1-chlorocarbonyl-piperidine was prepared by introducing 1 mole of phosgene into 500 ml of toluene at 5° C. Thereupon 1 mole of piperidine and 1 mole of pyridine were added dropwise to the phosgene solution at a temperature of 20° C. The precipitate of pyridine hydrochloride was sucked off, the toluene was removed by evaporation and the 1-chlorocarbonyl-piperidine was distilled under vacuum. Boiling point: 118° C at 15 mm Hg. 1 mole of hydroxylamine hydrochloride was mixed with 500 ml of methanol whilst stirring. To the obtained mixture 0.3 mole of triethylamine were added at 10°-15° C. Thereupon a mixture of 1.7 mole of triethylamine and 1 mole of 1-chlorocarbonyl piperidine in 250 ml of methylene chloride were added dropwise at 10°-15° C. The stirring of the reaction mixture was continued for 1 hour and subsequently 2 moles of solid sodium hydroxide were added. The sodium chloride precipitate formed was sucked off and the filtrate was concentrated by evaporation the solvent. The concentrate was added to 1 liter of toluene at 100° C. The liquid was filtered, cooled down, and the crystalline 1-hydroxy-aminocarbonylpiperidine was separated and dried. Melting point: 120° C.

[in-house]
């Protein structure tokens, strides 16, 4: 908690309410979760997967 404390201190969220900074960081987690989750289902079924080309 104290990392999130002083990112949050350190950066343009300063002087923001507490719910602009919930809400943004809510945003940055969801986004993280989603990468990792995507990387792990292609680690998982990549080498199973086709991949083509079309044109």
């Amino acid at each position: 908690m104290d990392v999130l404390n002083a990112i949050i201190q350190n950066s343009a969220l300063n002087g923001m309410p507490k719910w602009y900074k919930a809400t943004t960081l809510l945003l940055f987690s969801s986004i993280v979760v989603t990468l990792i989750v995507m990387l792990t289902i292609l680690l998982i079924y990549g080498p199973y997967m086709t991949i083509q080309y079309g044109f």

N-hydroxyaminocarbonyl morpholine (compound 15) having a melting point of 150° C was prepared analogously.
The preparation of compound 16 proceeded as follows:
1 mole of hydroxylamine hydrochloride were dissolved in 1 liter of methanol and 0.5 mole of triethylamine added to the obtained solution. Thereto 1 mole of 1-chlorocarbonyl-pyrrolidine and 1.5 mole of triethylamine dissolved in 20 ml of methylene chloride were added dropwise while keeping the reaction temperature at 15° C. Thereupon 2 moles of sodium hydroxide were added and the formed sodium chloride sucked off. The filtrate was concentrated by evaporation and the residue recrystallized from benzene.
Melting point of compound 16: 180° C.
The compound 18 (melting point: 130° C), which is representative for the compounds according to the general formula (II), can be prepared in different ways by reaction of the corresponding acid chloride or carboxylic acid ester with hydroxylamine or by oxidation of the corresponding aldoxime (see e.g. Beilstein IX, 9, 301, and Erganzungsband 1, IX, 128 or Ergaenzungsband 2, IX, 213).